Under this system, a sentenced person is transferred to another State to serve his or her sentence there. Any person who has been sentenced to a penalty that de- prives his or her liberty can be transferred. For instance, both adults sentenced to a prison sentence and minors sentenced to a custodial measure.
The request for transfer can be made by the sentenced person or by the Spanish judicial authority, or by the judicial authority of the state to which the sentenced person is to be transferred. In order to be able to transfer a sentenced person, the following requirements must be met:
If the sentenced person is in a country that has ratified the 1983 Strasbourg Convention on Sentenced Persons, the transfer has clear guidelines to follow.
According to the agreement, the requirements and the form to be fulfilled are as follows:
However, the transfer would not take place automatically, but would have to be agreed by both States. In most cases, however, this is usually the case.
If the prisoner is serving a custodial sentence in a country that has not acceded to the 1983 Strasbourg Convention on the Transfer of Sentenced Persons, it should be examined whether our country has signed a bilateral agreement with the country in question and abide by that agreement.
In the absence of any international convention or agreement on the transfer of sentenced persons, the transfer should be requested through diplomatic channels.
In Spain there are different judicial bodies that can intervene in a transfer. When it is intended to transfer a convicted person in Spain to another country, the competent body in this matter is the Penitentiary Surveillance Judge if the convicted person has already started serving his sentence; if they have not yet started serving their sentence, the sentencing Judge or Court can also decide on the transfer.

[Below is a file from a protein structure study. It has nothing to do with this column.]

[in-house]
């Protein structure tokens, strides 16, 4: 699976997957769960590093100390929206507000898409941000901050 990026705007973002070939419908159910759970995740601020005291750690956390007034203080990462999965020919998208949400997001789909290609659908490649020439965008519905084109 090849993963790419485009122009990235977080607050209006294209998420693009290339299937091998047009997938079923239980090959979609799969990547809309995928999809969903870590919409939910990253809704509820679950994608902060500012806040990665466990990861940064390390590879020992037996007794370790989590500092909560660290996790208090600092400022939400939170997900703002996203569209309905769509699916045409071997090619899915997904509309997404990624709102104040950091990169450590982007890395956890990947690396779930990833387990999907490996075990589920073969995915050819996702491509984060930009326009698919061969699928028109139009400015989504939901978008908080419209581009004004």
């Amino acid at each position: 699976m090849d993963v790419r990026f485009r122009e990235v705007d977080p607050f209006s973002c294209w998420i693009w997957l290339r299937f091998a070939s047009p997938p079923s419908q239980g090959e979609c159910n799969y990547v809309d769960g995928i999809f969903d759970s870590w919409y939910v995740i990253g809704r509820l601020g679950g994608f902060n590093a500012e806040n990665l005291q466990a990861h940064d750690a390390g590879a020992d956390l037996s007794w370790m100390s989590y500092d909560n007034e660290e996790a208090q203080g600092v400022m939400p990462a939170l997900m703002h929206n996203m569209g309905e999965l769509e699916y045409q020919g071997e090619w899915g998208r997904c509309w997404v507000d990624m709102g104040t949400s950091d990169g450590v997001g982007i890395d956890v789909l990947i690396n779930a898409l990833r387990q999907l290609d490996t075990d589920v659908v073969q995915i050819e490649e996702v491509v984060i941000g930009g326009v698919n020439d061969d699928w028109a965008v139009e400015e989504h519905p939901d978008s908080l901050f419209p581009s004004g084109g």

If the intention is to transfer to Spain a convicted person sentenced in another country, then the competent body to decide on the transfer is the Central Criminal Court, and to enforce the sentence once the convicted person is in Spain, the Central Prison Supervision Judge.
The executing State will have to check that none of the grounds for refusal provided for in the Law apply. There are different grounds for refusal: some are mandatory and others optional. In the first case, the judge of the executing State must necessarily refuse the transfer, and in the second case, the judge may assess the transfer and decide whether to refuse or accept it:
Once the State of enforcement (the State to which the sentenced person is to be transferred) has given its consent to the person being transferred to serve the sentence there, there is a maximum period of thirty days for the transfer to take place. As an exception, if due to unforeseen circumstances it is not possible to carry out the transfer within this period, a new date can be agreed, and from that date there is a maximum of ten days to transfer the convicted person.
Once a person is transferred, the prison regime of the executing state applies. For example: a Spaniard was sentenced in another country, and is transferred to Spain to serve their sentence here. If the length of the sentence exceeds that provided for in Spanish law, then the judge will be able to adapt the sentence to the maximum provided for in Spanish law. In short, the Judge of the state of enforcement is the one who makes the decisions regarding the prison situation of the convicted person, including the possible granting of conditional release.